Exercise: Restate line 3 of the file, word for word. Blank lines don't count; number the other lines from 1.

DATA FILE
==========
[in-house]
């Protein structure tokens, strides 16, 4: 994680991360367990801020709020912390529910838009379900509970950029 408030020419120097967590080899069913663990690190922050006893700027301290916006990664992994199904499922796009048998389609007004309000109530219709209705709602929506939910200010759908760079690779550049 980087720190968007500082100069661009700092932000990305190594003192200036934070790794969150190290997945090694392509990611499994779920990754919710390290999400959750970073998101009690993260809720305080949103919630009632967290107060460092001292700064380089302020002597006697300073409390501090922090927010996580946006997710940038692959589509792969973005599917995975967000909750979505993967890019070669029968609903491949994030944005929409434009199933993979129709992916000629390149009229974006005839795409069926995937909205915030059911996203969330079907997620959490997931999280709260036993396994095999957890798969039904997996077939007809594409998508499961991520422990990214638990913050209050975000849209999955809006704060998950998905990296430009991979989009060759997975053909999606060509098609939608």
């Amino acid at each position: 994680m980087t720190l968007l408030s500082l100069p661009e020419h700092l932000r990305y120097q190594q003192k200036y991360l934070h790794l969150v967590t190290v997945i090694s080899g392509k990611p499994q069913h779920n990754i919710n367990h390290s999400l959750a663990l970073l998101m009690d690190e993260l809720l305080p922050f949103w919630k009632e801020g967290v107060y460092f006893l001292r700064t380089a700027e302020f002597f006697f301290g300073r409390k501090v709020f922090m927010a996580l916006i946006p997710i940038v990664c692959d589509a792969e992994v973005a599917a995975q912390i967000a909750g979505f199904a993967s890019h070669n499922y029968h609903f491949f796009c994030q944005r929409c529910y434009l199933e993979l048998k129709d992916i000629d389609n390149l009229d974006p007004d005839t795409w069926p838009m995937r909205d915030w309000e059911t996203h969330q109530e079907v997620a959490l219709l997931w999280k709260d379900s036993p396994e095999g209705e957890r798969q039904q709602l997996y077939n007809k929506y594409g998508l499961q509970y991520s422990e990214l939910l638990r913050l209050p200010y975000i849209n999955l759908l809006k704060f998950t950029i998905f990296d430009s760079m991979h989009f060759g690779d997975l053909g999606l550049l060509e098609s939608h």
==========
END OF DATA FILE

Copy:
């Amino acid at each position: 994680m980087t720190l968007l408030s500082l100069p661009e020419h700092l932000r990305y120097q190594q003192k200036y991360l934070h790794l969150v967590t190290v997945i090694s080899g392509k990611p499994q069913h779920n990754i919710n367990h390290s999400l959750a663990l970073l998101m009690d690190e993260l809720l305080p922050f949103w919630k009632e801020g967290v107060y460092f006893l001292r700064t380089a700027e302020f002597f006697f301290g300073r409390k501090v709020f922090m927010a996580l916006i946006p997710i940038v990664c692959d589509a792969e992994v973005a599917a995975q912390i967000a909750g979505f199904a993967s890019h070669n499922y029968h609903f491949f796009c994030q944005r929409c529910y434009l199933e993979l048998k129709d992916i000629d389609n390149l009229d974006p007004d005839t795409w069926p838009m995937r909205d915030w309000e059911t996203h969330q109530e079907v997620a959490l219709l997931w999280k709260d379900s036993p396994e095999g209705e957890r798969q039904q709602l997996y077939n007809k929506y594409g998508l499961q509970y991520s422990e990214l939910l638990r913050l209050p200010y975000i849209n999955l759908l809006k704060f998950t950029i998905f990296d430009s760079m991979h989009f060759g690779d997975l053909g999606l550049l060509e098609s939608h």